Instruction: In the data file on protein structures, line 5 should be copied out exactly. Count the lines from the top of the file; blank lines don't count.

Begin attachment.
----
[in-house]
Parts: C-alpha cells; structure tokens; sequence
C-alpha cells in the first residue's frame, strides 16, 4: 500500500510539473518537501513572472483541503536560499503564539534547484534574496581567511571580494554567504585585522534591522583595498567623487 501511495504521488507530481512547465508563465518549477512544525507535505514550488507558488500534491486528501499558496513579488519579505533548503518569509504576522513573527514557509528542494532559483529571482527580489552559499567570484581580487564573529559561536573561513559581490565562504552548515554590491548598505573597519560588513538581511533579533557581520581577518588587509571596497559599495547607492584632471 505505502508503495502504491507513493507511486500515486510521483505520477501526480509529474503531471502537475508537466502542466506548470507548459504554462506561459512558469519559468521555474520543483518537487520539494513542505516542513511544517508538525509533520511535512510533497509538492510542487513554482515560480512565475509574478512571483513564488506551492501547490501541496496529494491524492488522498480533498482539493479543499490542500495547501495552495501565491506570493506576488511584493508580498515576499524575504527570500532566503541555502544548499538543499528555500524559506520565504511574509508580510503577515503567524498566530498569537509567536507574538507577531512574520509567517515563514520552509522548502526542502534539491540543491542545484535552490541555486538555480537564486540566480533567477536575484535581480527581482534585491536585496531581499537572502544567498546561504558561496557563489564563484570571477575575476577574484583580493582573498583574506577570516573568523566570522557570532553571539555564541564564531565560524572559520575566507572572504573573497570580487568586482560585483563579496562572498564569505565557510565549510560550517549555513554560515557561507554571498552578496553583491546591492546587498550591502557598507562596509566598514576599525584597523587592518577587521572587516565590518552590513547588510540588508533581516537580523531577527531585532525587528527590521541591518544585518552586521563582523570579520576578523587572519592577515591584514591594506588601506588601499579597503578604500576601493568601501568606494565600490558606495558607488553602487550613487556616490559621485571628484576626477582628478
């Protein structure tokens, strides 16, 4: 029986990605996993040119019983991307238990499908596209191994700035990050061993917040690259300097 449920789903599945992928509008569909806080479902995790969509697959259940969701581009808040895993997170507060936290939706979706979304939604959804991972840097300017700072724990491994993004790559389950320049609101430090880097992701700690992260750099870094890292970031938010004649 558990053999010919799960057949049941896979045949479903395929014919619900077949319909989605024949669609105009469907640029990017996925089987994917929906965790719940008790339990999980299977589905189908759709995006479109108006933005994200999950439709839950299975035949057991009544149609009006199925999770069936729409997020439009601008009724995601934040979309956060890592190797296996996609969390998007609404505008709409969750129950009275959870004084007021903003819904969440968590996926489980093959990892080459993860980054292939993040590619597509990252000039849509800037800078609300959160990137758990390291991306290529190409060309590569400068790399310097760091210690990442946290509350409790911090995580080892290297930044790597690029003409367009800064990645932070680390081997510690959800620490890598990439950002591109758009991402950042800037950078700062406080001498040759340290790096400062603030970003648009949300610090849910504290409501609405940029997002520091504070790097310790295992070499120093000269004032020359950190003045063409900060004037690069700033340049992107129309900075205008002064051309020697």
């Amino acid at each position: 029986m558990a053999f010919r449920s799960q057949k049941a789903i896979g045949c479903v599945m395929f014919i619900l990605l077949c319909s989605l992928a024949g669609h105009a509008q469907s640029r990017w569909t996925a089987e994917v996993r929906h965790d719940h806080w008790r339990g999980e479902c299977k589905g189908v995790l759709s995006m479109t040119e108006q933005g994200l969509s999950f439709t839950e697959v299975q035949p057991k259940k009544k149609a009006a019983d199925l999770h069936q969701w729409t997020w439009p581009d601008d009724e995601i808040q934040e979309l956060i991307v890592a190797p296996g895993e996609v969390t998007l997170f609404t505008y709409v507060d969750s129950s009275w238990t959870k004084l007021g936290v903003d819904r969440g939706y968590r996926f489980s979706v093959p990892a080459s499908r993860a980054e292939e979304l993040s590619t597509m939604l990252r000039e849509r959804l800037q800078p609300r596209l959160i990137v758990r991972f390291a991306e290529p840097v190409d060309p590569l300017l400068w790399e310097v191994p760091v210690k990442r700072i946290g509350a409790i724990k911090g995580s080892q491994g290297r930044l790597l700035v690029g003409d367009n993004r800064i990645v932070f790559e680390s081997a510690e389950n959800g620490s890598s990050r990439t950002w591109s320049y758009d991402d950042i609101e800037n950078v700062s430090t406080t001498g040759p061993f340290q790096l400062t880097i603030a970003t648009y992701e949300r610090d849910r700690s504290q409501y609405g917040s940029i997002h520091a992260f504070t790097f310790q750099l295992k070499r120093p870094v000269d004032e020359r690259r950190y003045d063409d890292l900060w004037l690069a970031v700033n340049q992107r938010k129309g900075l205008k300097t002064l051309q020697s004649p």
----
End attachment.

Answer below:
């Amino acid at each position: 029986m558990a053999f010919r449920s799960q057949k049941a789903i896979g045949c479903v599945m395929f014919i619900l990605l077949c319909s989605l992928a024949g669609h105009a509008q469907s640029r990017w569909t996925a089987e994917v996993r929906h965790d719940h806080w008790r339990g999980e479902c299977k589905g189908v995790l759709s995006m479109t040119e108006q933005g994200l969509s999950f439709t839950e697959v299975q035949p057991k259940k009544k149609a009006a019983d199925l999770h069936q969701w729409t997020w439009p581009d601008d009724e995601i808040q934040e979309l956060i991307v890592a190797p296996g895993e996609v969390t998007l997170f609404t505008y709409v507060d969750s129950s009275w238990t959870k004084l007021g936290v903003d819904r969440g939706y968590r996926f489980s979706v093959p990892a080459s499908r993860a980054e292939e979304l993040s590619t597509m939604l990252r000039e849509r959804l800037q800078p609300r596209l959160i990137v758990r991972f390291a991306e290529p840097v190409d060309p590569l300017l400068w790399e310097v191994p760091v210690k990442r700072i946290g509350a409790i724990k911090g995580s080892q491994g290297r930044l790597l700035v690029g003409d367009n993004r800064i990645v932070f790559e680390s081997a510690e389950n959800g620490s890598s990050r990439t950002w591109s320049y758009d991402d950042i609101e800037n950078v700062s430090t406080t001498g040759p061993f340290q790096l400062t880097i603030a970003t648009y992701e949300r610090d849910r700690s504290q409501y609405g917040s940029i997002h520091a992260f504070t790097f310790q750099l295992k070499r120093p870094v000269d004032e020359r690259r950190y003045d063409d890292l900060w004037l690069a970031v700033n340049q992107r938010k129309g900075l205008k300097t002064l051309q020697s004649p």